- Personal content – After generating content on your area of expertise, you can start to share some personal stuff that helps you get vulnerable with your readers, leading to greater credibility and trust. A good example of personal content was my post The 10 People Who Led Me to Success.
- Spicy content – After the personal content, you’ll definitely want to write some posts about controversial issues. It could be a rant or an argument about a popular figure you don’t agree with. My post Do Business Like a Prostitute is definitely spicy!
In the end, you never want your content to become a high-pressured sales pitch, where every blog post tries to sell something to your readers.
You will drive away readers!
You’ll never be able to use blogging to grow your business if you don’t focus on building trust first. You have to provide high-quality content that makes your readers anticipate every single post you write.
Then and only then will you be able to sell.
6 steps to monetizing your blog
The reason most marketers decide to start a blog is to make money from it. Well, if you’ve had any experience with it, you know it’s not easy.
However, it’s not impossible.
In an article on Problogger called What’s the Secret to Monetizing Social Media?, I answered that question with these six steps:
- Step 1: Build brand awareness and traffic – When it comes to monetizing your blog, your first step is to drive traffic to your site. Fortunately, according to the The State of Inbounding Marketing in 2012 by HubSpot, producing consistent content is the best way to increase traffic.
- Step 2: Build audience engagement – The next step to monetizing your blog is to start engaging that traffic to turn it from visitors to subscribers.
- Step 3: Monetize with online advertising – Once you develop a loyal following attracted to your interesting content, you will have earned the right to start displaying ads on your blog. But that’s not the only way to make money from your blog.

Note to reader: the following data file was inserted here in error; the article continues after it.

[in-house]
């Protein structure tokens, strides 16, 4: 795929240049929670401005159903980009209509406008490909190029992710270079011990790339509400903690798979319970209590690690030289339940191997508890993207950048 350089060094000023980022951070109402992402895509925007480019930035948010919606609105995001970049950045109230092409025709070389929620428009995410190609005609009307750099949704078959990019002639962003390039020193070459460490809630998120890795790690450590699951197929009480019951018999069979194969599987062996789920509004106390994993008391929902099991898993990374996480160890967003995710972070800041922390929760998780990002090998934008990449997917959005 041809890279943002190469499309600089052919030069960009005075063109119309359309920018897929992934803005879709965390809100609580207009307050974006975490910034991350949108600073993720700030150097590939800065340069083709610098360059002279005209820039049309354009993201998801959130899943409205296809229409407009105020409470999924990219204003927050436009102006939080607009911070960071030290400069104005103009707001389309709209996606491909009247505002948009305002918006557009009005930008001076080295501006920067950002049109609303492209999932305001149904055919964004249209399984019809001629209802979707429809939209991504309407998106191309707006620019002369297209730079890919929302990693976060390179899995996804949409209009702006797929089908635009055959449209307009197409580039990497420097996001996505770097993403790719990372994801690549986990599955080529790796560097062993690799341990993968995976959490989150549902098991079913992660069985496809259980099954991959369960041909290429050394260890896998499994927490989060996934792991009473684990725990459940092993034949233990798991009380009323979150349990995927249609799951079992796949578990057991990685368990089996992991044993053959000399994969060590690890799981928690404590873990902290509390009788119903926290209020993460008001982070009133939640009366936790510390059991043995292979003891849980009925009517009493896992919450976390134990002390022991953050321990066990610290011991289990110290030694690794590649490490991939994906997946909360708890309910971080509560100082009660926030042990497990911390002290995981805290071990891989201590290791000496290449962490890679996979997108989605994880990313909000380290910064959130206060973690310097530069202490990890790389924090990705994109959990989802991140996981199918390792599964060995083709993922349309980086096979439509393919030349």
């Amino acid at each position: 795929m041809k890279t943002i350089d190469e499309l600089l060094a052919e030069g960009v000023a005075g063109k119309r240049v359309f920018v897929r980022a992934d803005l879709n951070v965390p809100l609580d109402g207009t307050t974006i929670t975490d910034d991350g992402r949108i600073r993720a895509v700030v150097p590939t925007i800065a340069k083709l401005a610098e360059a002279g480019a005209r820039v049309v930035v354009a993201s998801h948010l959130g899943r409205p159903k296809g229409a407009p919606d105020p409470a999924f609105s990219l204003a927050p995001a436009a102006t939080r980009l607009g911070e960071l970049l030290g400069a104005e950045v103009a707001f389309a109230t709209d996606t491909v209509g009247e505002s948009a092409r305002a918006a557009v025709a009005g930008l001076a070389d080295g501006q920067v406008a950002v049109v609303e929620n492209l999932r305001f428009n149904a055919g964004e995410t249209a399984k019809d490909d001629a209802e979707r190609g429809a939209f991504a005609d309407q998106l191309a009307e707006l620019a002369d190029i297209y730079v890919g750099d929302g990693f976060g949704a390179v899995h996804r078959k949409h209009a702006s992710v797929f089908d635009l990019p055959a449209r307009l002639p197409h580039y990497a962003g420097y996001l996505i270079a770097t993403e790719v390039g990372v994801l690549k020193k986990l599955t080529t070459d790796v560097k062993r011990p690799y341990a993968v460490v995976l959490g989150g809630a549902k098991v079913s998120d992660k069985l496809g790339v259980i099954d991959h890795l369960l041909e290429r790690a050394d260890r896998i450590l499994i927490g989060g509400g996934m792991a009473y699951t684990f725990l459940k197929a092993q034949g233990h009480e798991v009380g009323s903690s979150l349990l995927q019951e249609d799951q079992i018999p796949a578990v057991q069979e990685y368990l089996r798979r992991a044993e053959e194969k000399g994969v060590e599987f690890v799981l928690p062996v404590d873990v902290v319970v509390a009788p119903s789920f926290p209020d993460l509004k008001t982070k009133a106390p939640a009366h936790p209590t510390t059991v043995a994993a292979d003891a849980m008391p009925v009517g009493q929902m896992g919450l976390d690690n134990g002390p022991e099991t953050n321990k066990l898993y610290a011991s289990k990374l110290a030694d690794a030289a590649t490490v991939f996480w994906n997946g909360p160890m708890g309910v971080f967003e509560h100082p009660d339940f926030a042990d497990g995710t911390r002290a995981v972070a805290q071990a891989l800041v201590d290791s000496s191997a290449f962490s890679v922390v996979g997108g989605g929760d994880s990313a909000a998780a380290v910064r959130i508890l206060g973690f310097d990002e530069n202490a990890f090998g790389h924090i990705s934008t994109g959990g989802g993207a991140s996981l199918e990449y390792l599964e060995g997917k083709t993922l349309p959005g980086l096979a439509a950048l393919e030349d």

- Step 4: Monetize with applications – You can also build software products and then sell them to your loyal audience. This is exactly what Copyblogger did.
- Step 5: Create a book – Finally, you can take all of your content and turn it into a book that you can sell on your blog. Here are some examples:
- Step 6: Retain customers through social media – Just because the sale is over doesn’t mean that the selling is done. You can now use your blog to respond to customer feedback.
Follow the above steps and, with time, you can make money from your blog.
How to make selling WAY easier
Keep in mind, even though you want to monetize your blog, you are not trying to get a sale the first time you meet your reader.
You don’t want to come off as a snake-oil salesman who pressures you so much that you decide to buy so he’ll get off your back. Slow down…put a ring on it and stop hunting for immediate monetization.
The blog posts you are writing are casting a net that will capture future sales through permission marketing and trust.
That net will allow you to do several things:
- Answer objections – Write blog posts that answer potential objections that your readers may ask about you, your products or your blog. In a way, you are clearing away the objections WAY before they are truly brought up.